Following his party’s poor performance in key regional Spanish elections on Sunday, Socialist Party (PSOE) leader Pedro Sánchez announced on Monday he wants to put his leadership to the vote at a party conference in October at which primaries would be held, a move that most regional leaders oppose.
César Luena, the PSOE’s secretary, reflected the views of many senior Socialist Party leaders on Sunday night when the full scale of the party’s defeats in the regional elections was announced.
“We’re not happy with these results, which are not positive for the PSOE. This is a negative result in both regions, and I would say that this has been a difficult campaign for the PSOE,” he told journalists.
Party leaders are confident Sánchez will change his mind at Saturday’s key meeting
The Socialists lost 11 seats in the two regional parliaments, taking their presence there back to the low levels of the 1980s.
Sánchez’s announcement came after a meeting on Monday morning at the PSOE’s headquarters in Madrid with senior party leaders to analyze the results of elections that saw the conservative Popular Party (PP) consolidate its position in the northwestern region of Galicia, with the Socialists losing votes to the left-leaning En Marea coalition. In the Basque Country, the Basque Nationalist Party (PNV) increased its share of the vote, with the PSOE trailing fourth.
Sánchez faced criticism at Monday’s meeting from at least half of the 26-member permanent commission of the PSOE’s federal executive. He has come under growing pressure from senior regional leaders to break the country’s nine-month political deadlock, which has seen two inconclusive elections won by the PP. Sánchez has refused to abstain in Congressional investiture votes and allow PP leader and acting Prime Minister Mariano Rajoy form a government, despite mounting calls from Socialist regional leaders to do so.
The party’s federal committee is expected to oppose his plans to put his leadership to the vote
Instead, Sánchez has reached out to Spain’s newest political formations, the center-right reformist Ciudadanos, and the left-leaning anti-austerity Podemos. The problem is that the two parties are opposed over key issues such as the right for Catalonia to hold an independence referendum. Without the support of the two, and that of smaller, regional parties, Sánchez cannot hope to win the 176-seat majority in Congress he would need to govern.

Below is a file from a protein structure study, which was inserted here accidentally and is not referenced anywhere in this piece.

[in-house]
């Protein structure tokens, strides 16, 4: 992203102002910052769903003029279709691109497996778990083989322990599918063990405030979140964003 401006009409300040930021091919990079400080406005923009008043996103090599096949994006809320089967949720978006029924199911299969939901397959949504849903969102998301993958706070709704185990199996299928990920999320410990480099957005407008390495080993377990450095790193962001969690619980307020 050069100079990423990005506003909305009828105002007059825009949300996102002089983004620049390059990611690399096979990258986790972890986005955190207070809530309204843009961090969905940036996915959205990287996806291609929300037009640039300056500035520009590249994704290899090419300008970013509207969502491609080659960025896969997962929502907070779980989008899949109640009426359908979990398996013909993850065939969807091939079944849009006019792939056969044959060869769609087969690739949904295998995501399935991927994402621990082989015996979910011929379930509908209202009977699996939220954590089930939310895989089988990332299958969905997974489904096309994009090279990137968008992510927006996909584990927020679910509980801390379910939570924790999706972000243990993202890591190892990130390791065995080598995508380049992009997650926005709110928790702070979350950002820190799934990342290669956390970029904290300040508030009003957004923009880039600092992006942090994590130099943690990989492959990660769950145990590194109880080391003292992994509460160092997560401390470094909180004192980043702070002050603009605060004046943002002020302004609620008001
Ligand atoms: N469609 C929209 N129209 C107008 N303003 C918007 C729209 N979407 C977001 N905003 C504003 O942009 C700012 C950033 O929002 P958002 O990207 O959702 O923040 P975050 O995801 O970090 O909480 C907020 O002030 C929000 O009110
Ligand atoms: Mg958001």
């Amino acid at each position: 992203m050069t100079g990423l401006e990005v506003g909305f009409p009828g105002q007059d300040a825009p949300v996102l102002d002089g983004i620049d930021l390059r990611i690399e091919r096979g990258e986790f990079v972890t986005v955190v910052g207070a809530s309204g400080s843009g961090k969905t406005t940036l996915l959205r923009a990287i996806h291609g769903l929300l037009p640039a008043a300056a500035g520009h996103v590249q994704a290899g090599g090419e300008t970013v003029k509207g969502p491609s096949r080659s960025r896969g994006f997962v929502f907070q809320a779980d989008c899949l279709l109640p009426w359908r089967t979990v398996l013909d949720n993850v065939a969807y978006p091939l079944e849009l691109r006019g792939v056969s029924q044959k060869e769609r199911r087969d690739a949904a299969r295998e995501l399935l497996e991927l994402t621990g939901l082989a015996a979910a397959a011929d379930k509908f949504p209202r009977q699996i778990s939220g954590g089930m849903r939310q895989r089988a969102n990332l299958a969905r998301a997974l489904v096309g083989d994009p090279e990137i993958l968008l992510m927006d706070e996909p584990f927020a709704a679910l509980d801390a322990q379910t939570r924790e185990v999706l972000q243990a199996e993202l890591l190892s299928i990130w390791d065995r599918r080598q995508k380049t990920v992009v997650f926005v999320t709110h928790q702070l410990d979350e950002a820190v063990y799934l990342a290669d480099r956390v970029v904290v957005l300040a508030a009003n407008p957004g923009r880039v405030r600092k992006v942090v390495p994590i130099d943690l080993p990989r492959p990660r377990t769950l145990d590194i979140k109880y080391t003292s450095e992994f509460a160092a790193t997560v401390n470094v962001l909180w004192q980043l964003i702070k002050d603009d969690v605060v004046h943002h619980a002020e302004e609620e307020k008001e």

Furthermore, his critics point to Sánchez’s preliminary deal with Ciudadanos after the inconclusive elections of December 20, 2015, which the PP won, but that fell apart after Podemos refused to join the alliance.
The deadlock led to a second national election on June 26, with similar results. Last week, campaigning in the Basque and Galician regional elections, Sánchez made a public appeal to Pablo Iglesias and Albert Rivera, the leaders of Podemos and Ciudadanos respectively, to “work together to throw out the government of Mariano Rajoy.”
On Saturday, Sánchez will meet with the party’s federal committee, which is expected to oppose his plans to hold a conference that would put his leadership to the vote, seeing this as potentially creating further divisions within an already fractured party.
Sánchez insists that the PSOE’s grassroots supports his strategy of stonewalling Rajoy and wants to see a broad coalition of what he calls “the forces of change”.
English version by Nick Lyne.